The Rookie’s Guideline To Gun Ownership

Congratulations!  You just bought your first firearm.

No matter whether it is the latest and greatest in gun fashion, or a used weapon, you will need to learn how to shoot safely and effectively whether for hunting and/or self-defense.  Your best teachers will be commitment to a lifetime of training, practice, and gaining personal experience.

Training to shoot safely and effectively requires practice. Here are some essential tips to follow to make rookie’s training and gun usage accident-free, responsible, and enjoyable:

1. Choose The Right Gun for You

A 5‘2“ 98 pound person would have a ridiculously difficult time shooting a 500 Smith & Wesson Magnum.  In fact, the recoil might hurt the shooter more than a living target, assuming they can control the gun enough to hit the target.  Your handgun or rifle needs to fit you.

An experienced firearm instructor can guide you, but until you actually practice with your weapon, you may not know which model best fits your needs and capabilities.  Picking a gun is like buying a new pair of shoes; you need to try it out first.

2. Always Treat Guns as if They are Loaded

If you know, or think you know you removed all the ammunition, still handle the gun as if it is loaded.  Even years down the road when you are a seasoned shooter, this can prevent a tragic accident.

To see if the firearm is unloaded:

  • point it in a safe direction
  • remove the magazine (if it is a semi-automatic or bolt action), open the cylinder (on a revolver)
  • rack the action (on a semi-automatic rifle or pistol). On a revolver, push the ejection rod.
  • Examine chamber thoroughly to make sure there are no bullets in the gun (do NOT look down the barrel!)
  • If there are bullets in the gun, remove them unless you are going to shoot the gun.

Never assume that someone else’s firearm is unloaded.  If you are handling their weapon, follow the procedure above for checking to make sure the gun is empty.

3. Control Your Trigger Finger

Do not put your finger inside of the trigger guard or on the trigger until you are absolutely ready to take the shot. Only reach inside the trigger guard when the target is absolutely identified and you know for a certain you are going to pull the trigger.

Know exactly what your target is and where it is at all times. Know your backstop area. If it’s near anything that could get hit if you miss your shot, do not take the shot.

4. Safe Gun and Ammo Storage

Depending on your state’s gun laws, you may need an approved trigger or safety-lock.  A safe,  lock-box, or both may be recommended and mandatory in normal times.

5. Gun Safety and Children

Never underestimate what can happen or how strong a child’s fingers are.  As for their brains, try not to let their imagination and curiosity lead children into trouble.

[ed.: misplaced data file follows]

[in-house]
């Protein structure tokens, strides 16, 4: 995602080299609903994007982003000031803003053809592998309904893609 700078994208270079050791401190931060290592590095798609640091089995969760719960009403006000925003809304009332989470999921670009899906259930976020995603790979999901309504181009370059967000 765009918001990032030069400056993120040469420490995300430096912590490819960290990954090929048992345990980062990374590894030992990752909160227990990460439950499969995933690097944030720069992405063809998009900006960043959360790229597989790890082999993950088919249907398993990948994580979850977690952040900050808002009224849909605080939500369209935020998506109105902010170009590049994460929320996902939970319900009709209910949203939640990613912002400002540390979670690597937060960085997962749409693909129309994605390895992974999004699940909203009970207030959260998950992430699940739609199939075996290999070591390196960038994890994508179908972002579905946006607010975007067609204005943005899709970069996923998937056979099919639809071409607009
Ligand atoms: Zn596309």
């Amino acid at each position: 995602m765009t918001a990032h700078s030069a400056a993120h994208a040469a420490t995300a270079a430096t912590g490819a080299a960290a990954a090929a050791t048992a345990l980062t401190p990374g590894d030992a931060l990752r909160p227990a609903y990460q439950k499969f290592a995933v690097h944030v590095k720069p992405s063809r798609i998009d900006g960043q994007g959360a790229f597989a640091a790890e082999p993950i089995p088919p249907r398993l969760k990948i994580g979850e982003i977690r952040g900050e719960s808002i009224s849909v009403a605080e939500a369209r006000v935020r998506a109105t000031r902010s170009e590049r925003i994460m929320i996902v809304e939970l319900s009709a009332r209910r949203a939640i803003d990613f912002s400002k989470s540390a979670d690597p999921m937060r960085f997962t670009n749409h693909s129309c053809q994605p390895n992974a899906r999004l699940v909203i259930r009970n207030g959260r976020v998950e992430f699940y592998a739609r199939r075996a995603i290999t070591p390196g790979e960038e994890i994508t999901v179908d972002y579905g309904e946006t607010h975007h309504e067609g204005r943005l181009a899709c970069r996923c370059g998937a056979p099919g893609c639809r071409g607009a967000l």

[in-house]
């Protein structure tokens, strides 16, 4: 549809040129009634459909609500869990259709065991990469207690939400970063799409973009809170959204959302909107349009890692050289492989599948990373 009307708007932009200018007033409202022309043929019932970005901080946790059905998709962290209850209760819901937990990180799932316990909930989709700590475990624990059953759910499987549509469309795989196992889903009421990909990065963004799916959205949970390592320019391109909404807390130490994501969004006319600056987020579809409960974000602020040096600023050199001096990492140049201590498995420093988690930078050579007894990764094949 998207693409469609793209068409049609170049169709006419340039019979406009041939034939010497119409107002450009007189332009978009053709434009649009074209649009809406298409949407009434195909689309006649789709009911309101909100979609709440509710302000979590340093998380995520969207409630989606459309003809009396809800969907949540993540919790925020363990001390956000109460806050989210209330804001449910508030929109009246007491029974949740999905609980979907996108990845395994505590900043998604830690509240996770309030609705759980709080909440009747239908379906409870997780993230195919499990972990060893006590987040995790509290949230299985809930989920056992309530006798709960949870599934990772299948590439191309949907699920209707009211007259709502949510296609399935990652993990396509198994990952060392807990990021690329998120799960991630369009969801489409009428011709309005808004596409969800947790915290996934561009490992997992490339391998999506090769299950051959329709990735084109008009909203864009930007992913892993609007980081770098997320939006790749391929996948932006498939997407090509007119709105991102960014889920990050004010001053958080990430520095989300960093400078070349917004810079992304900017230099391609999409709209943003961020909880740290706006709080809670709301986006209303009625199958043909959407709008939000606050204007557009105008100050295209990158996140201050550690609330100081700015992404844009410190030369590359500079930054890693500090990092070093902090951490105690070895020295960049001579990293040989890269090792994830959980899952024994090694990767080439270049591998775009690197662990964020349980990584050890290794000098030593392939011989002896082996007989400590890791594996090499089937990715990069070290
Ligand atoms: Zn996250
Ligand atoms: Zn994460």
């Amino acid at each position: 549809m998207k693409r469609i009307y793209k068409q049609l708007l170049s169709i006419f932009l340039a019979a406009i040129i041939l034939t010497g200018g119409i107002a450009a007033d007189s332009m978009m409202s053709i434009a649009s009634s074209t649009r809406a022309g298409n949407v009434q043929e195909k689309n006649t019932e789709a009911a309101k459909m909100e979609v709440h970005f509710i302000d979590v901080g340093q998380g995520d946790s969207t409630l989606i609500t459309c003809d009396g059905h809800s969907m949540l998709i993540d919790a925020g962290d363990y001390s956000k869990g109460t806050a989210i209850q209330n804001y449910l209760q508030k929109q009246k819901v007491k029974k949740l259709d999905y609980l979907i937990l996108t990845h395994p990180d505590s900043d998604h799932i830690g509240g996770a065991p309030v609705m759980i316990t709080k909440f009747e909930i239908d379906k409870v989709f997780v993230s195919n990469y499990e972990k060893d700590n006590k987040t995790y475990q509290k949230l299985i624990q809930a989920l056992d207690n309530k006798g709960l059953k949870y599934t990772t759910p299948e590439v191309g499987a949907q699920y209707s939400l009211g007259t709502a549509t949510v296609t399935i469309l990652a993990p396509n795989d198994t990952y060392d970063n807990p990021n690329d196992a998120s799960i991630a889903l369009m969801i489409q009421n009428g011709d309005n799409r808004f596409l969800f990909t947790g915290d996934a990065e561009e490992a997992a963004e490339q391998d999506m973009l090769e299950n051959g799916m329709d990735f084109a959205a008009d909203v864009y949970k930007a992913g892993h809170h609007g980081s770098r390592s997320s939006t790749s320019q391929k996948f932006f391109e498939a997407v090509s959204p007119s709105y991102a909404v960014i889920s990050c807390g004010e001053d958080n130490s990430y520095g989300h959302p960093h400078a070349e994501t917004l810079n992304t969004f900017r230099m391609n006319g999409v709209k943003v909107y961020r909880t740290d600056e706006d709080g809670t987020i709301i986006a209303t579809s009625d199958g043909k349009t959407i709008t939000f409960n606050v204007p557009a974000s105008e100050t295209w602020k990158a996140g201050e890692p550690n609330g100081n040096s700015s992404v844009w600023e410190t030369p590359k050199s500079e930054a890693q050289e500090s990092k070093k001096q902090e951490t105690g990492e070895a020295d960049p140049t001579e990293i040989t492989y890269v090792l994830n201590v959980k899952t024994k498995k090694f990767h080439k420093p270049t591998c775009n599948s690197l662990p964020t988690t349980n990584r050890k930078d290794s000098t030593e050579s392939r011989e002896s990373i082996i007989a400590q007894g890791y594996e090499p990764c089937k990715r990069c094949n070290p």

A child must be taught in an age appropriate manner that a gun is real and can kill. They must know only to pull the trigger if their life is in danger, or food is needed on the table.

Be open and honest about guns and gun safety.  If your children are old enough, show them your guns and make it a point to model safe gun behavior.  The less scary and taboo you make guns, the less they need they will feel to experiment or “show-off”.

6. Get Proper Training


There are many firearm training schools.  If the goal is to learn how to shoot for self-defense purposes, then enrolling in a program is highly recommended, if not mandatory.  An experienced instructor can teach you about your gun, how best to use it, and can provide you with other guns to practice with.

Shooting at an indoor range is great practice and you should go as often as possible.

7. Maintain Your Gun

Knowing the workings of your gun, and being able to clean your gun can only increase your shooting ability. Always know and be able to work your gun’s action with ease.

Checking the barrel of your weapon (when it is unloaded with the bolt/slide/cylinder open!) for any kind obstruction before you shoot can be a life saver. Keeping the gun clean and inspecting for wear/damage will help keep the weapon from backfiring and keep you out of harm’s way.

8. Protect Your Eyes and Ears when Training

When hunting or practicing, always wear safety glasses. These glasses will protect your eyes from dust, dirt and other small items when the weapon is fired.  In addition, when practicing, wear ear plugs to protect your valuable hearing from noise damage.

Lack of knowledge and experience will be your biggest stumbling blocks when it comes to safe and proper shooting.  Training is available through websites, books, magazines, and instructors.

The best and most valuable training will always be a one-on-one guided practice from an expert.  Most important to keep in mind, whether you are a novice or an experienced firearm user,  the most basic safety premises will always hold true and must always be practiced.

Keep in mind those 8 steps because gun ownership and shooting is no place for arrogance.  It is a place for only knowledge, experience, and confidence.

BPH1.1This article has been written by Cody Griffin for Survivopedia.

Photo source: 123RF.

Written by

Cody Griffin is do-it-yourselfer, and avid outdoorsman. He is a self-proclaimed jack-of-all-trades and his work can be found across the web on several survival, outdoor, and lifestyle blogs. You can send Cody a message at editor [at]